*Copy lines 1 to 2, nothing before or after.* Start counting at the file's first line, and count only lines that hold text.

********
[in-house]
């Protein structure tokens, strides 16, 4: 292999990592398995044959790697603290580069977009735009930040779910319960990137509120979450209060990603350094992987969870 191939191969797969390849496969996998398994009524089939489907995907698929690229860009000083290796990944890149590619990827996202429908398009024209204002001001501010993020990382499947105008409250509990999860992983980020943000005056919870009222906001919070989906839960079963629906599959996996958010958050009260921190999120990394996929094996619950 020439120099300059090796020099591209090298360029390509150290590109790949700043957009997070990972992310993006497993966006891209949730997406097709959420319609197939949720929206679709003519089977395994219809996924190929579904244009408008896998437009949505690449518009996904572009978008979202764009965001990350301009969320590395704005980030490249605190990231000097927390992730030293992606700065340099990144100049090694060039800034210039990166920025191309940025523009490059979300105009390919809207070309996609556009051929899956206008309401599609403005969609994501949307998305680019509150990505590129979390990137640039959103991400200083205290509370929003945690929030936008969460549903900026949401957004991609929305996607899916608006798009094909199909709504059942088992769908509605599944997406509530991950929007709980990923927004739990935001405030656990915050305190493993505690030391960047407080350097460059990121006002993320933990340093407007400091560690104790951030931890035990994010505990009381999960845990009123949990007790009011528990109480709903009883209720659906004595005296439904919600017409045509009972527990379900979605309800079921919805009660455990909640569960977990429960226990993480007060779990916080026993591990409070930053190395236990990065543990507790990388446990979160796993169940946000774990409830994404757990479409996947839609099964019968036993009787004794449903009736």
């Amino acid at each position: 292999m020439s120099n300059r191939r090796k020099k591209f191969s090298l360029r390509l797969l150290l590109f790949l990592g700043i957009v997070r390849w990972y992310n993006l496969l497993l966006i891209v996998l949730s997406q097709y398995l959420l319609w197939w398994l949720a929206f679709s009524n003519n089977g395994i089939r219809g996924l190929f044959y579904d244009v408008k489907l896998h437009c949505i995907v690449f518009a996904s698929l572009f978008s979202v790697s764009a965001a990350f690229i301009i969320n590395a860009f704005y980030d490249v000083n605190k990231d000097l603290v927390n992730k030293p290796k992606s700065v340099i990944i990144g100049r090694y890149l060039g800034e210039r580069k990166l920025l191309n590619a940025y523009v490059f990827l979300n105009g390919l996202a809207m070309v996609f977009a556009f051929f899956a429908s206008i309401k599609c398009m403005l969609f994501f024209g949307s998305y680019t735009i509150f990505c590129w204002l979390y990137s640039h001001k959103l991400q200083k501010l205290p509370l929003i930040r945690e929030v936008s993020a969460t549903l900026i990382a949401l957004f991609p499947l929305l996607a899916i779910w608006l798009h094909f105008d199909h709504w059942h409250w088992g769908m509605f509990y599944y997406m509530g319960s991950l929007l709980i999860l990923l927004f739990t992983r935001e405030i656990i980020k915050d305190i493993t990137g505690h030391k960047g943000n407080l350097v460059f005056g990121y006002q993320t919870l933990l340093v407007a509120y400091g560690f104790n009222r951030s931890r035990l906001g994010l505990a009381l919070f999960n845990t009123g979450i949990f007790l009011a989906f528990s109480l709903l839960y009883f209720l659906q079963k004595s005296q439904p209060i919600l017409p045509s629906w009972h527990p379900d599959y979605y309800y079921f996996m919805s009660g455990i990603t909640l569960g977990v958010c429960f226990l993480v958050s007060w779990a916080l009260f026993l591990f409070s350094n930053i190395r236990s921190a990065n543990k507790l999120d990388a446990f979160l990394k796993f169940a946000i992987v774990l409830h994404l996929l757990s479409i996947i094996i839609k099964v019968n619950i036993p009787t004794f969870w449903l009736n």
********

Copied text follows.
[in-house]
């Protein structure tokens, strides 16, 4: 292999990592398995044959790697603290580069977009735009930040779910319960990137509120979450209060990603350094992987969870 191939191969797969390849496969996998398994009524089939489907995907698929690229860009000083290796990944890149590619990827996202429908398009024209204002001001501010993020990382499947105008409250509990999860992983980020943000005056919870009222906001919070989906839960079963629906599959996996958010958050009260921190999120990394996929094996619950 020439120099300059090796020099591209090298360029390509150290590109790949700043957009997070990972992310993006497993966006891209949730997406097709959420319609197939949720929206679709003519089977395994219809996924190929579904244009408008896998437009949505690449518009996904572009978008979202764009965001990350301009969320590395704005980030490249605190990231000097927390992730030293992606700065340099990144100049090694060039800034210039990166920025191309940025523009490059979300105009390919809207070309996609556009051929899956206008309401599609403005969609994501949307998305680019509150990505590129979390990137640039959103991400200083205290509370929003945690929030936008969460549903900026949401957004991609929305996607899916608006798009094909199909709504059942088992769908509605599944997406509530991950929007709980990923927004739990935001405030656990915050305190493993505690030391960047407080350097460059990121006002993320933990340093407007400091560690104790951030931890035990994010505990009381999960845990009123949990007790009011528990109480709903009883209720659906004595005296439904919600017409045509009972527990379900979605309800079921919805009660455990909640569960977990429960226990993480007060779990916080026993591990409070930053190395236990990065543990507790990388446990979160796993169940946000774990409830994404757990479409996947839609099964019968036993009787004794449903009736």